Concordia Adult Bible Class
Summary: Dig deeper into God's Word with Concordia Lutheran Church in San Antonio, TX.
The First Commandment reminds us that God is to be first. Yet, every one of us struggles with putting other things before God. We all struggle with idolatry. On Independence Day Weekend, we are reminded that nothing – no matter how good – is to come before God. He is our focus and our hope.
It can be so easy to look at others and judge them! We all struggle with self-righteousness. As Jesus reminds us, however, judgment starts with discerning our own sins rather than decrying the sins of others. When we jump to judging others, it can be very difficult to be for others.
It is so easy to try protect what we have. We can try to protect our finances, our health, and even our church. David stepped up to fight a giant when everyone else was simply trying not to be conquered by the giant. On Father’s Day Weekend, we are reminded how we can be brave in how we live for Christ!
One of the best ways we can show our faith to our world is by contributing to needs. In the early church, Tabitha was well known for serving others. Her death caused many to grieve, but her new life became a testimony of Jesus’ power. What do we want our lives to contribute to this world?
It can be so easy to become click-ish. We have our friends, our cultural sensibilities, and our faith community. The early church struggled with this, too. But Peter and James reminded the early church that the Church should not put up barriers to entry, for it is by grace that we are counted as God’s family.
After 70 years in exile, God allows the Israelites to return from where they are living in the kingdom of Persia to their homeland of Israel, thanks to a ruler named Cyrus. When they return to Israel, things are not as they have been. They have to rebuild Jerusalem – its walls and its temple. Some are upset that things are not as they have been (Ezra 3:12). In this time of new things, we can ask: what new things is God doing for us?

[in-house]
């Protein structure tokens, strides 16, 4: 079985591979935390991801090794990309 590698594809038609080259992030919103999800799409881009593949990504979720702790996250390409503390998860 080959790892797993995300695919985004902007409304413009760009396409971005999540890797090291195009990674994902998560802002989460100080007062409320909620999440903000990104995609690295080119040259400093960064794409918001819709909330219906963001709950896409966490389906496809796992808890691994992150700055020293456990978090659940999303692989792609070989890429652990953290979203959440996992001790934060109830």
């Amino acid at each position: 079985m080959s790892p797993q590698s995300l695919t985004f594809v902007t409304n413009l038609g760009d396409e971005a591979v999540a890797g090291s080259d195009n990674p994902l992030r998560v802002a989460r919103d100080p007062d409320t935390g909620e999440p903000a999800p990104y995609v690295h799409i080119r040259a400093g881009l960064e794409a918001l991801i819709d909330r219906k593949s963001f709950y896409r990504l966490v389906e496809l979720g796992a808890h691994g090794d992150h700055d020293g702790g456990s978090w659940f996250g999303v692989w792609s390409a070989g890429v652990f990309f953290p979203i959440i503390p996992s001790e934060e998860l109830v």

When we face a crisis, one of the best things we can do is take it to the Lord in prayer. Hezekiah does. God also gives Hezekiah a sign that his prayer has been answered. He turns back the sun in the sky (2 Kings 20:8-11). In what ways have our prayers been answered during this time? Have we thanked God for turning back this pandemic?
Before this pandemic, we felt safe. Now, our safe havens and presumptions have given way under the unforgiving reality of a worldwide disease. And it has caused us plenty of dis-ease. The Psalmist reminds us that in changing times, God is unchanging. And in shaky times, God is rock solid. We are invited, then, to put our faith in Him.
There is so much to do when we are homeschooling our kids, working from home, and trying to keep everything going. Martha knew that feeling as she prepared for a visit from Jesus. On Mother’s Day, we take a special look at the pressures mothers face during a crisis like this and explore what it means to sit at the feet of Jesus.
Jeremiah is commanded by God not to marry or have a family while Israel is living in Babylon. Other Israelites, however, can. For those who are alone during this coronavirus crisis, the feeling of loneliness can be exacerbated. How do we find community in isolation?
At a time when millions are losing their jobs, financial fear is on the rise! Poverty is nothing new. A widow in the town of Zarephath is so poor, she is down to her last meal before she starves to death. How do we trust in God’s provision, even when our resources seem scant?
In a survey from the University of Phoenix, 68% respondents said that they feel as though their lives are out of control because of this COVID-19 crisis. But what feels out of control to us is in Jesus’ perfect control. In John 6, Jesus takes an out-of-control crowd and blesses it. He can take our out-of-control lives and bless us, too.
Fear often arises because we feel as though something or someone is stronger than us and is out to get us. Daniel knows this feeling when he faces his adversaries in the Persian Empire. They want to destroy him, and almost do, when they get him thrown into a lions’ den. But Daniel’s God is stronger than any fear or foe – and He still is!
Peter utters three simple words to Jesus: “Lord, save me!” And Jesus does. When we are afraid and cry out to Jesus, Jesus hears and helps. Instead of worrying because of fear, we are called to pray – to cry out to God – in the midst of our fears.
This past week was the Jewish festival of Purim, which is based in the book of Esther. Esther’s story is unique in that God is never mentioned in this biblical book. Nevertheless, He is working behind-the-scenes to help and save His people. He is with them. In a time like this, it can feel like God is absent. But He is not. He is working to help and save us. He is with us.